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The most appalling and dramatic presidential debate we've ever seen

Michelle Obama was the evening's winner as the most presidential participant.

And she wasn't even there. Only her words were -- as quoted by Hillary Clinton: "When they go low, you go high."

The loser was the American public, which was forced to look at a profoundly ugly mirror from the most appalling -- but in many ways most dramatic -- presidential debate we've ever seen.

In answer to Chubby Checker's immortal question -- "How low can you go?" -- Donald Trump came up with a response that exploded the Internet: a pre-debate press conference in which of three of Bill Clinton's old accusers sat at a table along with the child victim of a rape whose alleged attacker was once defended by Hlllary Clinton as a court-appointed attorney.

Her name was Kathy Shelton. The other women were Paula Jones, Kathleen Willey and Juanita Broaddrick who told a small group of reporters "Mr. Trump may have said some bad words, but Bill Clinton raped me and Hillary Clinton threatened me. I don't think there's any comparison."

Whatever happened to Broaddrick, there was no comparison about who was making an effort to behave in a way that was "presidential."

Trump's panel of accusers was meant to unnerve Clinton but she was, as she was last time, almost smooth as glass. She went on too long sometimes, interjected a couple times when she desperately wanted a fact check but she tried to be logical and keep a civil tone.

Not so Trump, who, at one point, characterized the evening as being "one on three" i.e. Trump vs. Clinton and moderators Anderson Cooper and Martha Raddatz.

Or, as he's been telling us all along, the Lone Ranger vs. the candidate, the media and the Establishment.

He has never been entirely wrong about the latter. The American Establishment, for the most obvious reasons, wants this nightmare to end.

Its way of responding to Trump's upside down version of "High Noon" -- where revealed tape of puerile braggadocio on a bus with Billy Bush made all of America groan in disgust -- was to drop even more prominent Republicans from Trump's camp.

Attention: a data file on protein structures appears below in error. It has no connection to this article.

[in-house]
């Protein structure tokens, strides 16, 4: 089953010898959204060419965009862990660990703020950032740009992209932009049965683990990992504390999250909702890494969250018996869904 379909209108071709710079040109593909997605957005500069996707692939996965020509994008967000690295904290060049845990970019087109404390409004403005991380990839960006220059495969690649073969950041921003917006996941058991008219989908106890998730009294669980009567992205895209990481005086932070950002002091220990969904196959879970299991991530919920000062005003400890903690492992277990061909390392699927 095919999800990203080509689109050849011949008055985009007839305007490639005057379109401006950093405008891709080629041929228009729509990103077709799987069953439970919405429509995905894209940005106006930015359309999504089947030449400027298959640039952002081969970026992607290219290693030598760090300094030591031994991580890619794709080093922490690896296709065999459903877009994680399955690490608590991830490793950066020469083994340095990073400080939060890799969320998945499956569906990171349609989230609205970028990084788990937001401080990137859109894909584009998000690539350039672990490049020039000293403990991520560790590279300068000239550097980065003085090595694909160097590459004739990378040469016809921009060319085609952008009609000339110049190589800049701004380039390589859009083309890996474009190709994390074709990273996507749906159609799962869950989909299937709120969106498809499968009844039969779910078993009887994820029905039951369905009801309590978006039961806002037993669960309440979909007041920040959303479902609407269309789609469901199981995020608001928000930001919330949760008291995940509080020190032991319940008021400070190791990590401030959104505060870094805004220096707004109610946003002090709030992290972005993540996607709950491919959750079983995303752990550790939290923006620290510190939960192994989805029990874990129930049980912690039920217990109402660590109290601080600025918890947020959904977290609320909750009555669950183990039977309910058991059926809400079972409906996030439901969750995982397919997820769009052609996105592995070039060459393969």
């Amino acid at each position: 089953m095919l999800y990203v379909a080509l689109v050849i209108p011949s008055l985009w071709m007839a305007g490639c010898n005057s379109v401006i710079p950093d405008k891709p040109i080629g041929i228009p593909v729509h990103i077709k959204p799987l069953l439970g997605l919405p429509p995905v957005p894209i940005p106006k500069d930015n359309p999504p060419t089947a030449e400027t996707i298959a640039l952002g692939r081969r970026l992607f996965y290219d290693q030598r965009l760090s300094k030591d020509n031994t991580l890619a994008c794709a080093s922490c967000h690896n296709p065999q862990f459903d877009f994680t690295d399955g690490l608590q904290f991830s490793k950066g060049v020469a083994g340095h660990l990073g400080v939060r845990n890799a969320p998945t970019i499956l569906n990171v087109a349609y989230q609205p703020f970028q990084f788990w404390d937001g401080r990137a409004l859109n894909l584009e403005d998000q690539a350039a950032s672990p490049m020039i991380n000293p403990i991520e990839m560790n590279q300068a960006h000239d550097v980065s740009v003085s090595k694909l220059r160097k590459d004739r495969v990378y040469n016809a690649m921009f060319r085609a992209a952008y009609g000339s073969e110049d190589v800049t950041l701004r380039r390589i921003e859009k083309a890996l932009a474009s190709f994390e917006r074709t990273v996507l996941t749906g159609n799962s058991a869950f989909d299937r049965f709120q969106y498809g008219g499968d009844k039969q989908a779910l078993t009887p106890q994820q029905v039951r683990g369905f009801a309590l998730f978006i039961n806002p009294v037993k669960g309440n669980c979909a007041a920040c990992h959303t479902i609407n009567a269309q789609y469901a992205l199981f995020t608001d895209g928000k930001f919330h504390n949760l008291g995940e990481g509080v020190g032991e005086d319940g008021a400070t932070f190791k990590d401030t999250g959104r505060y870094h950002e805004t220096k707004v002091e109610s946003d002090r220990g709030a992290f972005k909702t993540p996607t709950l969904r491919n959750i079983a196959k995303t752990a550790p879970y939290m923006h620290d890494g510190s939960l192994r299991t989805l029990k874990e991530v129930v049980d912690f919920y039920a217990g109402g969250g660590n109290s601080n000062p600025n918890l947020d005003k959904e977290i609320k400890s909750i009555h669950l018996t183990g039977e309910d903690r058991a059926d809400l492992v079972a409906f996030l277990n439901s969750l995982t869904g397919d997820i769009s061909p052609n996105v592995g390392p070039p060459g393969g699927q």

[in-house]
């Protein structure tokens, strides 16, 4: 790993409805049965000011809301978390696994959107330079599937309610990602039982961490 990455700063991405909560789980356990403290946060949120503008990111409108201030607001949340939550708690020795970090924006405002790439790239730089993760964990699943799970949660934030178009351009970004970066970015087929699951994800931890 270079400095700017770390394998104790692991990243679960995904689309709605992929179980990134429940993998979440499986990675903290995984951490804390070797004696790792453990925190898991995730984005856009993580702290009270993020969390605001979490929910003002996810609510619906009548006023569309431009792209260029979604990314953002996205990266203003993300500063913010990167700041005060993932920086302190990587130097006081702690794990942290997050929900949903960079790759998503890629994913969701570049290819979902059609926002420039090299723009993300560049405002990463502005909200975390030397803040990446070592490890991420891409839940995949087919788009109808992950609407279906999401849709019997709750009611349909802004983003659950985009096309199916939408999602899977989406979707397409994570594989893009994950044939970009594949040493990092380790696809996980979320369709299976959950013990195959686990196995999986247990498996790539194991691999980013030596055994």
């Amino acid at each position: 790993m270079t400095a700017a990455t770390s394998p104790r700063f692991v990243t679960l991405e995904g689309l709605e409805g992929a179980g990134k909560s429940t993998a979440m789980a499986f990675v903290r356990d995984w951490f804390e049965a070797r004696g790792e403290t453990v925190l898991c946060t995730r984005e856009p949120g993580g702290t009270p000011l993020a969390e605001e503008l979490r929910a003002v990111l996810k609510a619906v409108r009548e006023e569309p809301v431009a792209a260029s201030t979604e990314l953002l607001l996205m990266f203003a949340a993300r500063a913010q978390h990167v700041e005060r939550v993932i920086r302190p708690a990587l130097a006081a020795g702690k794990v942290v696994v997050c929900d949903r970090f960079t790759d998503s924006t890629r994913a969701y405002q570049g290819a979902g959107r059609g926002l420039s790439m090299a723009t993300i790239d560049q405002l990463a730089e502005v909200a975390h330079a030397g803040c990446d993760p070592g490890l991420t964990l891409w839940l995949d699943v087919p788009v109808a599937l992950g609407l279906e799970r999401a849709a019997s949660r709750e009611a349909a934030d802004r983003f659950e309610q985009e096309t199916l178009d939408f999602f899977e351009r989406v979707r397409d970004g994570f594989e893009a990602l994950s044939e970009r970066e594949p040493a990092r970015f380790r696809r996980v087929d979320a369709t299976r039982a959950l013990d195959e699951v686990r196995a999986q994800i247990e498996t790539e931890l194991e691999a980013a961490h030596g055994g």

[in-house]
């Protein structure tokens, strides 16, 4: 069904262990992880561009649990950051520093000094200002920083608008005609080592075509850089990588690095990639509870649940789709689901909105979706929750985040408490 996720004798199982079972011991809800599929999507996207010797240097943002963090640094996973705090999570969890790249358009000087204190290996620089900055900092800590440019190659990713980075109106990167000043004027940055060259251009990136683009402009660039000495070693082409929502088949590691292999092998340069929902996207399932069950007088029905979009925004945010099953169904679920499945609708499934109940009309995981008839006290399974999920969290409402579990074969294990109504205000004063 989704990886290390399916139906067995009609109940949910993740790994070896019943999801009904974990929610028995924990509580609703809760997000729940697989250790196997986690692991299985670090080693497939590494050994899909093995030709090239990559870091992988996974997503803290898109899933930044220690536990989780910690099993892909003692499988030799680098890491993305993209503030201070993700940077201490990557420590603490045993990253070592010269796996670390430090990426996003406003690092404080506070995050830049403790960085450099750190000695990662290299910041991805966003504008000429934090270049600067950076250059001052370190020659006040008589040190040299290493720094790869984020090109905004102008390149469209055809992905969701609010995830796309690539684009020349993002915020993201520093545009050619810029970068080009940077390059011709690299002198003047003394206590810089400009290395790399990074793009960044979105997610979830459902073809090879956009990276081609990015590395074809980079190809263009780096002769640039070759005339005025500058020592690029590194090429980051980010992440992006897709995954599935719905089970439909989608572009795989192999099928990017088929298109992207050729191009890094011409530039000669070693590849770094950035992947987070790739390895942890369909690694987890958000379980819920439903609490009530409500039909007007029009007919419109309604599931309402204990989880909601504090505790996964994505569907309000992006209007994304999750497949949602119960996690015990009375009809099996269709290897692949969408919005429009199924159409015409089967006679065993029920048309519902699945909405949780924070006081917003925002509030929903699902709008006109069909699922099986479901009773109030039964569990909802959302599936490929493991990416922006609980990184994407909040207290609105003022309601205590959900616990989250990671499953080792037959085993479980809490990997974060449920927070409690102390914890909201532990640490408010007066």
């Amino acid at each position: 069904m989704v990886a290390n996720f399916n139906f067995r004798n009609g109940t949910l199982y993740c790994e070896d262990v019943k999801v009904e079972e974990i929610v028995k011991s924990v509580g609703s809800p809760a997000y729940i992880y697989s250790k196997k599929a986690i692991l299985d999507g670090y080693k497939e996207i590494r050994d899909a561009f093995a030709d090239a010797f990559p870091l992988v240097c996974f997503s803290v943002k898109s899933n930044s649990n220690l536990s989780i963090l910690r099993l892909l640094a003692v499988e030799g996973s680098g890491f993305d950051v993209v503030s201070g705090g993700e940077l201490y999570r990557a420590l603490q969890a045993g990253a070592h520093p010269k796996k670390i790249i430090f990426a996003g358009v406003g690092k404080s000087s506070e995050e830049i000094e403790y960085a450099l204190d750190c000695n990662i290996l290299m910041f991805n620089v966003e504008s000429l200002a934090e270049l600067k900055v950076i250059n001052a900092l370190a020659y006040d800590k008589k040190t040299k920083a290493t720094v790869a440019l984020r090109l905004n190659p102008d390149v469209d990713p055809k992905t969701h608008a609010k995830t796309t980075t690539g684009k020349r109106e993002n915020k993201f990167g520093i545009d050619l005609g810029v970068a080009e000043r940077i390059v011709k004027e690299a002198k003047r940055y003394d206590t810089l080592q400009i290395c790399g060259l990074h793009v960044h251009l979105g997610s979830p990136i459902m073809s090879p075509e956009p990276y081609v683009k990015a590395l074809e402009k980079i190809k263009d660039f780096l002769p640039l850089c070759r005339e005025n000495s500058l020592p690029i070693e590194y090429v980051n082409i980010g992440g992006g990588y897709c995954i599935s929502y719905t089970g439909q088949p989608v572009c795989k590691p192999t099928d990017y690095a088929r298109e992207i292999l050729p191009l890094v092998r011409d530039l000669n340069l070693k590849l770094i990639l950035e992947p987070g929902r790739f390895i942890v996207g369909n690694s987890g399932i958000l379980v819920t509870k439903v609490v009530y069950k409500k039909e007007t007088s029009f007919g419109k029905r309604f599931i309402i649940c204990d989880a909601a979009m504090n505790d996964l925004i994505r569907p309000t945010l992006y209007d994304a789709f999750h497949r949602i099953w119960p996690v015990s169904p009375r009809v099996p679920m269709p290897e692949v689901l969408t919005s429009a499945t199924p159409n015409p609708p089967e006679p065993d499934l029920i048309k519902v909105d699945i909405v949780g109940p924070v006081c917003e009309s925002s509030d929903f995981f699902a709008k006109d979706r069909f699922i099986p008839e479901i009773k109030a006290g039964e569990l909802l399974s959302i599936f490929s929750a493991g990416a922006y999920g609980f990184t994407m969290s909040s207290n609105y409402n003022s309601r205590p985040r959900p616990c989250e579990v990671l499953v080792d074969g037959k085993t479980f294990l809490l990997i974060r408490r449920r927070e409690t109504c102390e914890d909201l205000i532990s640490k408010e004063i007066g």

Trump apologized for the tone, but as he did all weekend, counted on everyone's agreement it was just "locker room talk." Which, of course, it is but only if the locker room is full of 15-year old boys bragging about things they've never done. Coming from a 59-year old man with a pregnant wife, it was a different story.

Having to watch this stuff is ghastly. There are things people just don't want presidential candidates to say. Or do. There are ways we don't want them to act.

We want them to be better than us, not worse in public than we've ever been.

The president who has haunted me throughout the entire campaign season was Dwight David Eisenhower. He'd have been a near-sure loser of any debate with opponent Adali Stevenson, a renowned wit and eloquent intellectual. Ike was notoriously bad at thinking on his feet. His thinking was jumbled, his wit was nonexistent. And yet when his exact opposite -- handsome, witty, intellectual, articulate John F. Kennedy -- moved into the Oval Office, it eventually began to occur to people that Eisenhower had been a decent president after all, not just, as Gore Vidal used to say, a "great golfer."

And yet nothing at all that made him good would have been visible in a debate. Luckily, he had been the commander of the Allied Forces in Europe during the war. No one questions the leadership capacities of triumphant five star generals.

Any debate at all, even a good one, would have disserved Eisenhower.

What we saw Sunday night disserved everyone.

If American presidential debates used to be "great" (I don't think they were) it would be nice if we could make them decent again and just "great" take care of itself.

It was the late media critic and theorist Neil Postman who had our number back in 1985 when he wrote a book called "Amusing Ourselves to Death."

Sunday's debate, and the days leading up to it were riveting. Ratings soared. The Internet exploded. Moderators proved their mettle.

And all the decency and maturity that we might crave in our public life lies wounded and bleeding.

If it isn't already dead.


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